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Response to Crunchy Frog (Reply #25)

Tue Dec 22, 2015, 01:31 PM

33. The people who were most serious about food tended to eat in co-ops

 

Rather than in the dining hall.

If you ate in a co-op you cooked your own food and took turns taking care of various kitchen chores and the like.

I found that those who really cared about what they were eating would go that route.

As for me, I mostly ate cereal and other junk (in the dining hall) to be completely honest

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Response to oberliner (Reply #21)

Tue Dec 22, 2015, 01:03 PM

27. How hard do you want to slap these whiners?

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Response to Blue_Tires (Reply #27)

Tue Dec 22, 2015, 01:32 PM

34. It was always a small group who made a lot of noise about these things

 

Most of the students really didn't care one way or the other and were just trying to do their own thing.

However, there were always very passionate people who would make a lot of noise about issues such as this.

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Response to oberliner (Reply #21)

Tue Dec 22, 2015, 01:18 PM

29. On a scale of 1 to 10

how much does Oberlin embarrass you?

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Response to romanic (Reply #29)

Tue Dec 22, 2015, 01:34 PM

35. It was quite an experience

 

Having grown up in a pretty conservative suburban environment, it was definitely quite an experience going there.

Mostly, I stayed away from this sort of thing and just tried to get my work done and hang out with my friends.

Though I certainly had a front row seat from many interesting showdowns, and did find myself in the middle of one when I came to the defense of a teacher whom a vociferous group of students was unhappy with.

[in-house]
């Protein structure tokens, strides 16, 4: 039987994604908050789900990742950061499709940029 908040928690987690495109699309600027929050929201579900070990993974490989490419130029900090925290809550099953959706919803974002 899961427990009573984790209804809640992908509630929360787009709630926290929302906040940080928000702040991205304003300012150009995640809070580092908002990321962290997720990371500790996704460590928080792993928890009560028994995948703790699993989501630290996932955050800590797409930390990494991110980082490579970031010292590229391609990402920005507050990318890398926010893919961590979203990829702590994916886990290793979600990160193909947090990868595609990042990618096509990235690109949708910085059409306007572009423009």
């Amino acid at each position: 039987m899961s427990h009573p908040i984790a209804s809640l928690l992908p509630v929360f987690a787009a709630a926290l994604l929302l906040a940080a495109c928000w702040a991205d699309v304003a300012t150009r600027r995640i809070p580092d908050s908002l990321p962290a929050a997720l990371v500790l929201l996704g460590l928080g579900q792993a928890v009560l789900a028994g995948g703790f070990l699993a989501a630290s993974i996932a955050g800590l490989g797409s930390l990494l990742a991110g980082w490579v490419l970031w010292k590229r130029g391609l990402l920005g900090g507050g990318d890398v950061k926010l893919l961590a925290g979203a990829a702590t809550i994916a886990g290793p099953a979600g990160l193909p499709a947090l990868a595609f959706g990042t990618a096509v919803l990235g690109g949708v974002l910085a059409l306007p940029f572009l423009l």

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Response to romanic (Original post)

Tue Dec 22, 2015, 12:33 PM

22. America isn't called a melting pot for nothing

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Response to romanic (Original post)

Tue Dec 22, 2015, 01:25 PM

31. These kids are way over-thinking lunch.

WTF is "authentic" about a recipe? It isn't a signed painting after all.

They need to become familiar with the concept "outside the box", because they're so regimented it's crazy.

And let's get real, the notion of "cultural appropriation" is 100% bullshit anyway.

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Response to romanic (Original post)

Tue Dec 22, 2015, 05:07 PM

36. I Find That

all too often I get a cheap imitation of a dish in an actual for-profit restaurant these days.

In fact, I'm an American and I can't stand the cheap imitation of Chinese food one finds at Chinese buffets around here. Now THAT'S disrespectful.

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Response to romanic (Original post)

Wed Dec 23, 2015, 11:44 PM

38. Something is really wrong with today's students

Don't they have to study? How about going out and helping the poor and the homeless? Tuturing students in inner cities?

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Response to romanic (Original post)

Thu Dec 24, 2015, 10:52 AM

43. Virtually all food involves culturally appropriated elements

Per Wikipedia:

Corn, beans, potatoes, sweet potatoes, tomatoes, chili peppers, avocados, strawberries, peanuts, turkey, squash, pumpkins, pineapple, pecans, and chocolate are American. (Fun fact: most traditional Thanksgiving foods are native to the New World!)

Wheat, oats, peas, lentils, figs, lettuce, carrots, almonds, cucumber, and mustard are Middle Eastern.

Grape wine, asparagus, cauliflower, kale, chestnuts, beets, broccoli, and hops are European.

Chicken, pigs, rice, eggplant, citrus fruits, and peaches are Asian.

Cows are Indian or African.

Macadamia nuts are Australian.

Coffee is African.

I'd guess that almost everyone in the US eats foods from multiple origins every day. How boring food would be if we didn't!

Meanwhile, I want the Asian kids to accuse the African-American kids of cultural appropriation for cooking their native food in a non-traditional manner.